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I was wondering what method people had devised for attaching resin or other bodies to their choice of chassis?
I realise some bodies do come with a mounting post cast in position but recently I have been working on some
bodes with no mounting posts cast in.I was thinking of using a tube and screw arrangement but there are no
doubt subtle variations on this.
A while ago a good friend of mine TimR posted this method on here and it is an excellent solution:

http://www.slotforum.com/forums/index.php?...c=37121&hl=

I am interested though to see any alternative methods.

Cheers
Eric
 

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Dave Capelen
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2,768 Posts
Hi Eric

A plastic tube with brass end to take the screw works fine. I superglue my tube into a small hole in a small chunk of balsa, itself already shaped to sit flush against the underside of the body and previously superglued to the body. This has worked fine.

I can also supply single and double resin mounting posts, which can again be superglued or araldited to the underside of the body to accept a screw or screws. PM me if you want details of the latter.

Cheers
Dave
 

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Ey Up,

I have covered this topic before.

Take a length of alli tube available from the model shop, strip a length of insulation from 3 core mains cable, which fits inside the tube, mount to the chassis using one's preferred mounting screw, "oo er missus", screw a long 2mm set screw into the other end of each mounting tube.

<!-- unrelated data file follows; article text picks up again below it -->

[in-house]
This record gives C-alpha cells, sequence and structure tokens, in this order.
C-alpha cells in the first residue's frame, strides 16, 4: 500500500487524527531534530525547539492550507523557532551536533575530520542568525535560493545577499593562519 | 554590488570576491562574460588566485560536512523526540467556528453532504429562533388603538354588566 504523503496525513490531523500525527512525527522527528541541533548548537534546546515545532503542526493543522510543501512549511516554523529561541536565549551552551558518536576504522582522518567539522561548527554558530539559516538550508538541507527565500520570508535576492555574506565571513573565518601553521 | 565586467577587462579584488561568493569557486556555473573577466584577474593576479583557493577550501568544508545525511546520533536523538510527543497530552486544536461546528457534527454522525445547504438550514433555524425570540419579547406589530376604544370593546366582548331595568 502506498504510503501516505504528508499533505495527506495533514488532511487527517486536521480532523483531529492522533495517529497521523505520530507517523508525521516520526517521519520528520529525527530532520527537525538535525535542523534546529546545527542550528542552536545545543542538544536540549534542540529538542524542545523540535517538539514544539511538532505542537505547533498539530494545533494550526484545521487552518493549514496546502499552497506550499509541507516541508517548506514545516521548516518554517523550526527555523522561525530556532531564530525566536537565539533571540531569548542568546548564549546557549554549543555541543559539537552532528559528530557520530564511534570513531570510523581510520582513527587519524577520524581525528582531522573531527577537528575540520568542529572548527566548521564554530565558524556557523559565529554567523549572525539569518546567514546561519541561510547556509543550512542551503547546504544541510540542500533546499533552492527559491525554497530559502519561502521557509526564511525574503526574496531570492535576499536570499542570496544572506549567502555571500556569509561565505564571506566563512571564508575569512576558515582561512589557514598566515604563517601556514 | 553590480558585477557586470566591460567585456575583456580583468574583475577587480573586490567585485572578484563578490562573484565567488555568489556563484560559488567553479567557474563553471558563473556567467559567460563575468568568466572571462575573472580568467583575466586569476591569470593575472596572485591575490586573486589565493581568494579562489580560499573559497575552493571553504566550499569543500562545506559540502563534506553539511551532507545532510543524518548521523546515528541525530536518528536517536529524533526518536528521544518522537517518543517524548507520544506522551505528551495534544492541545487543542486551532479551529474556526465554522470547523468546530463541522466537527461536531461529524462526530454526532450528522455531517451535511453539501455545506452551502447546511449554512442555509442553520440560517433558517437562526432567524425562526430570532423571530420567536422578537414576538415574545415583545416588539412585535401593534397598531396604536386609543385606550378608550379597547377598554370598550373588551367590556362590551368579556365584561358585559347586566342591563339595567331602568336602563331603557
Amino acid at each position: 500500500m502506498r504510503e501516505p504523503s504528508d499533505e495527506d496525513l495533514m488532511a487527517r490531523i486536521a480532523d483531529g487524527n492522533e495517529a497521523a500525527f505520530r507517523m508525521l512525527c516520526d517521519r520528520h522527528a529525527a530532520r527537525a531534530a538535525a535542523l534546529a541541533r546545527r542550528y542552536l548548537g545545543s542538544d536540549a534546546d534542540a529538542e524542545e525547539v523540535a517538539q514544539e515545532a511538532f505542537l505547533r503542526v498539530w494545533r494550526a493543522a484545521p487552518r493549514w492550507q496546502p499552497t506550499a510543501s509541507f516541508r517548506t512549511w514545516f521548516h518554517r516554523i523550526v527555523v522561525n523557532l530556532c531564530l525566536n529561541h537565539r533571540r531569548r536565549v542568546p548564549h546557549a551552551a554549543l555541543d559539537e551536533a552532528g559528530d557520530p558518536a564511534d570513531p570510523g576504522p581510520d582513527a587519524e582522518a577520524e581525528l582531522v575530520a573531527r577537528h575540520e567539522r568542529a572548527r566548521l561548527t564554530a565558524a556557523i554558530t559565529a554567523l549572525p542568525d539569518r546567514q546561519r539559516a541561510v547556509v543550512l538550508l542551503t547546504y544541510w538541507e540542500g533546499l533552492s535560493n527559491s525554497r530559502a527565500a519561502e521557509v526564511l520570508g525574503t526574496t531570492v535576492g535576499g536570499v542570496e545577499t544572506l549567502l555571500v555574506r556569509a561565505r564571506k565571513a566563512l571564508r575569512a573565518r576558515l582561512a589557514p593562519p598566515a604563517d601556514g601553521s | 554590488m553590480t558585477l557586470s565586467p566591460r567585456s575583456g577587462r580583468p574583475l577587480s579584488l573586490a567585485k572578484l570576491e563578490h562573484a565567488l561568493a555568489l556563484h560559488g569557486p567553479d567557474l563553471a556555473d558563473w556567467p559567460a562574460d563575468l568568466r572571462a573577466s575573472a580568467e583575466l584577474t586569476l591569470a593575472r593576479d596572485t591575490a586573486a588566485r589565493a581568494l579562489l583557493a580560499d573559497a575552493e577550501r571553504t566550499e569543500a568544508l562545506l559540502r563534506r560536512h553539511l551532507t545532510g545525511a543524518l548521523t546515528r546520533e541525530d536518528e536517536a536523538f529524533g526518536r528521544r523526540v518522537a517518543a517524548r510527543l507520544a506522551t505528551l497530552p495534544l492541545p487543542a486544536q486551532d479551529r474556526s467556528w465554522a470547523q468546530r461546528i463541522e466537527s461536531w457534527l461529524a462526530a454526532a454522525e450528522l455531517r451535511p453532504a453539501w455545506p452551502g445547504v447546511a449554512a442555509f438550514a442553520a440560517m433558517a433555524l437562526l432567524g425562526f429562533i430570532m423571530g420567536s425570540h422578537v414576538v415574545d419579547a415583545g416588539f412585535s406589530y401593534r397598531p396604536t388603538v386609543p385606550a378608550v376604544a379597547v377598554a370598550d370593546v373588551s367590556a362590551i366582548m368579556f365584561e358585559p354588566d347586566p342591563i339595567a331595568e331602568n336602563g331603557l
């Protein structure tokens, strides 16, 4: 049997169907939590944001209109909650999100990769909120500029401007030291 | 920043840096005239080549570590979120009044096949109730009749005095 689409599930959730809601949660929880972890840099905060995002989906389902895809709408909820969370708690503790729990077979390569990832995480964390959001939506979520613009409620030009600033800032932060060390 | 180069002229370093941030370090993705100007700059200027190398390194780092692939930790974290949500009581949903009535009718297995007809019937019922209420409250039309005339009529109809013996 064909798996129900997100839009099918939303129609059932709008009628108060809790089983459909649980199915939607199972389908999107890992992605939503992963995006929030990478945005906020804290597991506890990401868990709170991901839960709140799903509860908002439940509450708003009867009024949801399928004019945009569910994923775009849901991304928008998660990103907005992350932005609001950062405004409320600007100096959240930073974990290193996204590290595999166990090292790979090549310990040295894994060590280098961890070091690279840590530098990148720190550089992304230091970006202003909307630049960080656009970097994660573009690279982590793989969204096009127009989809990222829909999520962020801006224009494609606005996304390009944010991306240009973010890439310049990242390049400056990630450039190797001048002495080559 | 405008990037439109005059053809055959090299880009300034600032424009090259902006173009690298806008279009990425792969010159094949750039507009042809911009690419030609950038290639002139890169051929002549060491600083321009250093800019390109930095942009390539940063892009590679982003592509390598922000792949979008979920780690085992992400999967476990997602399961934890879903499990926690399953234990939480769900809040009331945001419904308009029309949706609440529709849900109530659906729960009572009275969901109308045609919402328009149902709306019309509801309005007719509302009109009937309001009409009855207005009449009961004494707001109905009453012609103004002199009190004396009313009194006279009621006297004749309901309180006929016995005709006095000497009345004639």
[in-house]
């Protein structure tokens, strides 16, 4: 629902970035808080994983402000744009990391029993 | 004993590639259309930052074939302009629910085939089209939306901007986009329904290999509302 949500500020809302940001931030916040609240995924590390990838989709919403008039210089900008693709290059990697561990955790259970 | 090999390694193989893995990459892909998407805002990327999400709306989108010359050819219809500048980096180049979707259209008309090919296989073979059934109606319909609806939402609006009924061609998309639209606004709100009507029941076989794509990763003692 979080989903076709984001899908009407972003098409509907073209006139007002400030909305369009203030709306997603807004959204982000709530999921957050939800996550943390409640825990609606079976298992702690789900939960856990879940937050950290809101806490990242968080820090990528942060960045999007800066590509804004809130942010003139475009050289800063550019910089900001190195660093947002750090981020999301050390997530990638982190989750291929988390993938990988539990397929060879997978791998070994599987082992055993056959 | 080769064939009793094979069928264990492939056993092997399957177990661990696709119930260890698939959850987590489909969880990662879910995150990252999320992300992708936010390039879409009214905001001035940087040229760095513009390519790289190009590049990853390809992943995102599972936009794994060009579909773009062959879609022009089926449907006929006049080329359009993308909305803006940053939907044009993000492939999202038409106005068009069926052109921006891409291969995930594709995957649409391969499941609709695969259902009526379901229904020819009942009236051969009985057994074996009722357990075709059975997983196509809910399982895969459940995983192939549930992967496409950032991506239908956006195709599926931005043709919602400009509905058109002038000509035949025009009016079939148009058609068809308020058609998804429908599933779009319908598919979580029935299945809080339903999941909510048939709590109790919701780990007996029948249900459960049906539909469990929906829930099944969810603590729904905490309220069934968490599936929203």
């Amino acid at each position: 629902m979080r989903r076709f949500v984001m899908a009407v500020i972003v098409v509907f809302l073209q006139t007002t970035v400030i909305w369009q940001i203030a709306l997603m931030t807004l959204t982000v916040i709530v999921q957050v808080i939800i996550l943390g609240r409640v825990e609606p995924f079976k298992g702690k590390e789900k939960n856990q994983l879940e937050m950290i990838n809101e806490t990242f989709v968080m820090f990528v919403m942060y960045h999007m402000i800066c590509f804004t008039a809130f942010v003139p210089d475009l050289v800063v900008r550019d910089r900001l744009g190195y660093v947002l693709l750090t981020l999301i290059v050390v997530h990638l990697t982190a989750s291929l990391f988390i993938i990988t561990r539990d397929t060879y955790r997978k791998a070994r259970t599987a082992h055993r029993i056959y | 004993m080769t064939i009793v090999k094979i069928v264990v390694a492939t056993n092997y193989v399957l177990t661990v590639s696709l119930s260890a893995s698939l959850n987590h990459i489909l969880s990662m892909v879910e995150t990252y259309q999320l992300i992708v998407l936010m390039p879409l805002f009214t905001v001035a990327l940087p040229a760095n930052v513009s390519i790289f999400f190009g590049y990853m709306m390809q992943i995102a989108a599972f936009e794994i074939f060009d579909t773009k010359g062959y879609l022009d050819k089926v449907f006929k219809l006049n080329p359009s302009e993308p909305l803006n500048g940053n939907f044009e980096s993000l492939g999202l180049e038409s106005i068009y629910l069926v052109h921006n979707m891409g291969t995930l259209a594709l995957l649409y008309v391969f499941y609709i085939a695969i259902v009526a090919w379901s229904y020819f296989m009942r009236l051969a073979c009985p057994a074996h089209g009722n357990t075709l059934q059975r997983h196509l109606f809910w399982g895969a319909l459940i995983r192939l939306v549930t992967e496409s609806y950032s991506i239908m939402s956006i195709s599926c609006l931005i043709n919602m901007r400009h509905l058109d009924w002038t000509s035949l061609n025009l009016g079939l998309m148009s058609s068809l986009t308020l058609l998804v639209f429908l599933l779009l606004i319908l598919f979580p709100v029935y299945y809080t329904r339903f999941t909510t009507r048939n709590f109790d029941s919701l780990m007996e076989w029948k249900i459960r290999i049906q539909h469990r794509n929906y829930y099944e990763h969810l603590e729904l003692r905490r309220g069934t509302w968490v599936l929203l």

Apply to body, and adjust the set screws untill sitting as required.

Mix some rapid araldite, or similar brand, and apply to mounting points in bodyshell and end of chassis mounts.

Invert the assembly, making sure that all is OK, and await the result.

Voila, vbe Chris A.
 

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I use a simplified version of what CJA does. I also like my chassis' to be able to rock a bit so usually only mount them with one tube in the front, near the guide, and one at the back, behind the pod.

Randy
 

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I use a small block of basswood (bought in various sizes at hardware/hobby stores), coat with super glue to seal it. I then attach it to the body with adhesive silicone calk-again available in hardware stores. Place a hole(s) in the chassis and simply attach the chassis using the common chassis mounting screws from RTR cars. One can also attach the sized block to the chassis and then use the calk to hold both in the desired position. Works for me.
 

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If you have a late you can drill a bras bar, aluminium or what ever soft metal, even Teflon, out and tap wire into it, for any screw size you prefer and just how long you want it to be. Providing of course you have the tap size of the preferred screw.

Cheers,
Danny
 

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Another method I've used - tubing screwed to the chassis, cut down to be slightly shorter than required. Then mix up a ball of two-part epoxy putty (Milliput or anything sold in the hardware shop for emergency plumbing repairs) and push the ball into the bodyshell where the tubing lines up. (One per mounting post). Offer up the bodyshell ensuring that the tubing gets pushed into the putty. Manipulate until happy with the final placing, temporarily space out between tyre and wheelarch if required.